Meet the Sonargraph Gradle Plugin – and Say Goodbye to JDepend

With the release of Sonargraph 8.8.0 today we also released the first version of our brand new Gradle plugin. It allows you to create reports for any Java project, even those that do not have a Sonargraph system specification. This is a quick and easy way to get some metrics and other findings like circular dependencies about your project. In this article I am going to show you, how you can use our Gradle plugin to make your build fail if your system contains cyclic package dependencies. Believe it or not, there are still people out there that use JDepend for this very reason (I did too, but that was more than a decade ago). Since you can do everything I am describing now with our free Sonargraph-Explorer license including the interactive visualization of cycles, I think you won’t regret saying “Good Bye” to JDepend and “Hello” to Sonargraph.

The first step is always to add the plugin to your build.gradle file of the root project and add some configuration:

// Root build.gradle file
apply plugin: 'com.hello2morrow.sonargraph'
    // Define the hello2morrow maven repository and the dependency to the plugin
        maven { url '' }
// Configure the plugin
    // Freely usable activation code for Sonargraph-Explorer Build
    activationCode = "36E2-0F3E-643F-B4F2"
    qualityModelFile = "Sonargraph:Java.sgqm" // default Java quality model, optional
        failOnEmptyWorkspace = true
        // The issue type for package cycle groups, fail the build if there are any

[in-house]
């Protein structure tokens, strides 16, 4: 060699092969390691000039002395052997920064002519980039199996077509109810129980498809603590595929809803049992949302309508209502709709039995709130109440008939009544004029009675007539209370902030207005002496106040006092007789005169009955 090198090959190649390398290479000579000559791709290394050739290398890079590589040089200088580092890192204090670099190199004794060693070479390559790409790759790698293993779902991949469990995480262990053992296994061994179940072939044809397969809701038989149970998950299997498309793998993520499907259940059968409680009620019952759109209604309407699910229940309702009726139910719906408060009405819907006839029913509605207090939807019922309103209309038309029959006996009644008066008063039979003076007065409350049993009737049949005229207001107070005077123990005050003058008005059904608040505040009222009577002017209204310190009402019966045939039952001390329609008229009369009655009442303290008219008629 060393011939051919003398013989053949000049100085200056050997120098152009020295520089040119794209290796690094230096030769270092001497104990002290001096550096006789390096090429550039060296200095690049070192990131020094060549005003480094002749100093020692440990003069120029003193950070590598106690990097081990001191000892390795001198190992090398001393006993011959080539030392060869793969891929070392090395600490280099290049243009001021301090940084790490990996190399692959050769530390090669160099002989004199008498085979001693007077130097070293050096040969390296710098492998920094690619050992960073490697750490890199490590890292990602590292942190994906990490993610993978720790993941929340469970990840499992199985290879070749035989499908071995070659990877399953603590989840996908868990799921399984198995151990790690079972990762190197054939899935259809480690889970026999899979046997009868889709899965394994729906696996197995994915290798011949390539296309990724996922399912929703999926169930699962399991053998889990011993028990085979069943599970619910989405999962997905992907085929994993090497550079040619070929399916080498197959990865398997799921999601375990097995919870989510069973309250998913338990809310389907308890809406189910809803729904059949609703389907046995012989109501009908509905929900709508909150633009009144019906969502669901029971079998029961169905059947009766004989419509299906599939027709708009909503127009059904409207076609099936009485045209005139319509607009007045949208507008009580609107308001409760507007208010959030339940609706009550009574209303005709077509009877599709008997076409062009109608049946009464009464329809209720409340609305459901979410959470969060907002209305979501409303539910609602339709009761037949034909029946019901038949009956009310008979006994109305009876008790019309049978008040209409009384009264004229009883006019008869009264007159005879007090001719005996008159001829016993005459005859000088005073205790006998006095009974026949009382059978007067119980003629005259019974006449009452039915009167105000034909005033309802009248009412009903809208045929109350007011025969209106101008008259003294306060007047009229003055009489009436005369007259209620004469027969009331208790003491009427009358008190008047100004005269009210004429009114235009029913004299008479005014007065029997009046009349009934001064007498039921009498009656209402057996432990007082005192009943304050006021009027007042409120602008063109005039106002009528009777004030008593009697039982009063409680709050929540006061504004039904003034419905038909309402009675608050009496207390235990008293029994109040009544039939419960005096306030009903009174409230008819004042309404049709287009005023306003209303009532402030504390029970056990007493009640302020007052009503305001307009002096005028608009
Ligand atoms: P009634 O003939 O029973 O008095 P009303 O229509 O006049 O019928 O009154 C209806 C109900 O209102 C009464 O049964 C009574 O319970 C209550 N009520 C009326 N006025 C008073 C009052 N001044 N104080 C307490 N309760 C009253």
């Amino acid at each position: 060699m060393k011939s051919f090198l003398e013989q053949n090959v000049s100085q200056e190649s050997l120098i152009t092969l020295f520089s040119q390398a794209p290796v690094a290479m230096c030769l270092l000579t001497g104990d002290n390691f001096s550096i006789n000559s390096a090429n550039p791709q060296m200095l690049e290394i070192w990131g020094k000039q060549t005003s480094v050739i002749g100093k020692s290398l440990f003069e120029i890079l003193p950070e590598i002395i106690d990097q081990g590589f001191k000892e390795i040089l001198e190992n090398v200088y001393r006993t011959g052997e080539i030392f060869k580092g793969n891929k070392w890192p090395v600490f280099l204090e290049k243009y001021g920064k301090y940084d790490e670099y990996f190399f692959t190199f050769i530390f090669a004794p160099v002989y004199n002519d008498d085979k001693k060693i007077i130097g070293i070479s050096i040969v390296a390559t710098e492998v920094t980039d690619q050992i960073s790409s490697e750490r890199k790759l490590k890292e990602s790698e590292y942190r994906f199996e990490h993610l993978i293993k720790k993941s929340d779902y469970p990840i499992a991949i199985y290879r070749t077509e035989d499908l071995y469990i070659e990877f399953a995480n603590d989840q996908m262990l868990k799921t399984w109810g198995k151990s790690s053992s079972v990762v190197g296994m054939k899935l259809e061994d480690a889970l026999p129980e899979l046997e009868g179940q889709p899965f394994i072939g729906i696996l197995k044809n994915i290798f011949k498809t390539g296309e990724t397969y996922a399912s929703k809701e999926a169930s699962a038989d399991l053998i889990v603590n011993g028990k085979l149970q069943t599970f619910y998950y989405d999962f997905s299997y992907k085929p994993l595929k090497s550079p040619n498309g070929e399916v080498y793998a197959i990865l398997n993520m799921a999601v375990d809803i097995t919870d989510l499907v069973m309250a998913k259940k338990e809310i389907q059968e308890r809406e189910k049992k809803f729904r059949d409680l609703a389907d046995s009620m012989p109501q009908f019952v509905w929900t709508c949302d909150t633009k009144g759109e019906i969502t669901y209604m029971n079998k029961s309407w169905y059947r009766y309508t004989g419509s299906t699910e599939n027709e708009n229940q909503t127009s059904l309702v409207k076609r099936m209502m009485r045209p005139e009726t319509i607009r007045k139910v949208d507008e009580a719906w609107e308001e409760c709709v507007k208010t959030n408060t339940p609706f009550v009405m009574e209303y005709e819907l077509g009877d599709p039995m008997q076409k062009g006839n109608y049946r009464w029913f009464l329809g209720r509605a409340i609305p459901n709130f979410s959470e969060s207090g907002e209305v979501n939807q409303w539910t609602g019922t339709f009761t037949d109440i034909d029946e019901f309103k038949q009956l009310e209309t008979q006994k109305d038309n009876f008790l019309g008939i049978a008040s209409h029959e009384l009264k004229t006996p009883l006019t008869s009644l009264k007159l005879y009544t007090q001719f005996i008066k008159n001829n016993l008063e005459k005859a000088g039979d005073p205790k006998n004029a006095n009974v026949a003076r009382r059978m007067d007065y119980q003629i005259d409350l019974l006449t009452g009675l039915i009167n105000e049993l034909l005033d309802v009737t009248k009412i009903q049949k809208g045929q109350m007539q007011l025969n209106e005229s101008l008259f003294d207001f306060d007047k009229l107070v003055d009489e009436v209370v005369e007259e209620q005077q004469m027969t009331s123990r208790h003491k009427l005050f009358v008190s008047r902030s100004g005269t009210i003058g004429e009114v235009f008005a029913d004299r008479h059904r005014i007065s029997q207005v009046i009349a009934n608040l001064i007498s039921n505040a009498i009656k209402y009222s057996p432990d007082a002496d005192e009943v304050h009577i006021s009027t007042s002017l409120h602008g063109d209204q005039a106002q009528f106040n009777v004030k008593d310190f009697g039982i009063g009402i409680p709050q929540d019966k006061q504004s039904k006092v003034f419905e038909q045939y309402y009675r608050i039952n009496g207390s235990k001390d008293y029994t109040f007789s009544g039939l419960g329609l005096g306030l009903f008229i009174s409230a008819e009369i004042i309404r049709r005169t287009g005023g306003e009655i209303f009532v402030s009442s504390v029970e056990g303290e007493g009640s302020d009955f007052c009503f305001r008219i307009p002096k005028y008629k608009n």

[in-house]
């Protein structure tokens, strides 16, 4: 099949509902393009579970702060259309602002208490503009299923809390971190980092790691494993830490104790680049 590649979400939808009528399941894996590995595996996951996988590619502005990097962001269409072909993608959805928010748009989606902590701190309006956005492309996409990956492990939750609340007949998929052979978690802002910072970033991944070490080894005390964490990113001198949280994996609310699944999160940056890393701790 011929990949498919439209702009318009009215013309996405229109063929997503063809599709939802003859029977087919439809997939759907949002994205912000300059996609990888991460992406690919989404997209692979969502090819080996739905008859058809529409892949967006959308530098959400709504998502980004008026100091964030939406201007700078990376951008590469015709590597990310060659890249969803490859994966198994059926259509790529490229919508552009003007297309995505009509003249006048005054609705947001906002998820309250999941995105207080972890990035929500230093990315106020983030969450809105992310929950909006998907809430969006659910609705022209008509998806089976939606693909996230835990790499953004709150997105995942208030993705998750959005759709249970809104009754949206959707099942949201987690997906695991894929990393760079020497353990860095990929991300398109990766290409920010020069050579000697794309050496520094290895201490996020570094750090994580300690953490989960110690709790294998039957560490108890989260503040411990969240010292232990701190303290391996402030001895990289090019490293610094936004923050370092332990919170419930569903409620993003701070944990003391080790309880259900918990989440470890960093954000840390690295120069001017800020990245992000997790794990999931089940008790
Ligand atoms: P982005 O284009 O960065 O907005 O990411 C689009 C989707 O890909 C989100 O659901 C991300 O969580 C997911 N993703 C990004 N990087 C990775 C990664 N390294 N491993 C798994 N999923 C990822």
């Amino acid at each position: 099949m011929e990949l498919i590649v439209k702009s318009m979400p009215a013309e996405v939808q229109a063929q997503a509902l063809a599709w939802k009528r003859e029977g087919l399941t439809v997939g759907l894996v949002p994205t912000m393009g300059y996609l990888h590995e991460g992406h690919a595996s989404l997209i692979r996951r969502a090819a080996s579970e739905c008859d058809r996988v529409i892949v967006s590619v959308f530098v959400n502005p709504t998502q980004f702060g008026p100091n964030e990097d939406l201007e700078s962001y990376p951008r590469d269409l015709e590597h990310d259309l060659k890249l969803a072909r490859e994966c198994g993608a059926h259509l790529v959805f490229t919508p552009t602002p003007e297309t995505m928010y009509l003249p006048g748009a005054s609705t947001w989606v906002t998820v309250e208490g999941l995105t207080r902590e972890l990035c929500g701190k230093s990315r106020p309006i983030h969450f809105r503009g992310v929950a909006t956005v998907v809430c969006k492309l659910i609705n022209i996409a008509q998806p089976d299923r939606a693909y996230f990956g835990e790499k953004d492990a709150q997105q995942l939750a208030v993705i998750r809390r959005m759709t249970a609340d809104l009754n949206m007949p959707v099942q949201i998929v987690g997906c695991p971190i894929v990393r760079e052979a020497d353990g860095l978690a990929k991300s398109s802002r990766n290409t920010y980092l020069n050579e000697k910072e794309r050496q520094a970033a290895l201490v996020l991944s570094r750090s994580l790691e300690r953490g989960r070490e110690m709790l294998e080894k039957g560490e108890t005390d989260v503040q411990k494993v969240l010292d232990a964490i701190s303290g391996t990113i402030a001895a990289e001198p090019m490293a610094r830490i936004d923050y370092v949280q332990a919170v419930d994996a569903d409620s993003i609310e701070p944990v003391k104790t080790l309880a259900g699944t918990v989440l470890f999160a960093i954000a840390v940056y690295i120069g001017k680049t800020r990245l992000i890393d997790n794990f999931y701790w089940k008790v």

include(issueType: "NamespaceCycleGroup")

Now you can run gradle and create your report:

gradle clean build sonargraphDynamicReport

That was easy, wasn’t it? The build will fail if no classes can be found or if your project has package cycles. You will find the generated HTML report in the sub-directory “sonargraph” or your projects build directory. It will look similar to this:

Screen Shot 2016-03-22 at 5.35.54 PM

If the build fails due to package cycles you just use the standalone version of Sonargraph-Explorer to visualize and investigate them. The Sonargraph system that you need to open is generated into the build directory of Gradle. Don’t forget to refresh the system once you opened it.

Screen Shot 2016-03-22 at 6.31.49 PM

Now if you wanted to do something fancy with all those metrics you could decide to also create an XML file with all the metrics and findings and then use our open source integration-access project to read the data from the XML file. You could then feed some dashboard or trend charts with the data you retrieved from the XML report.

To add an XML report you would add a line to the plugin configuration:

reportFormat = "xml, html"

The full documentation for the plugin can be found here.

Keeping a project free of package cycle will make it much easier to maintain it for the long term (see my post “Love your Architecture”). It is an important first step for having a solid architectural structure. If you also want to enforce architectural rules have a look at Sonargraph-Architect, the big brother of Sonargraph-Explorer.

Please feel free to add your comments below. Feedback is always welcome.

2 thoughts to “Meet the Sonargraph Gradle Plugin – and Say Goodbye to JDepend”

  1. Followed the same instructions but its failing with the below error

    > Task :sonargraphReport FAILED
    Using SonargraphBuild installation: SonargraphBuild-

    FAILURE: Build failed with an exception.

    * What went wrong:
    Execution failed for task ‘:sonargraphReport’.
    > org/gradle/internal/classloader/MutableURLClassLoader

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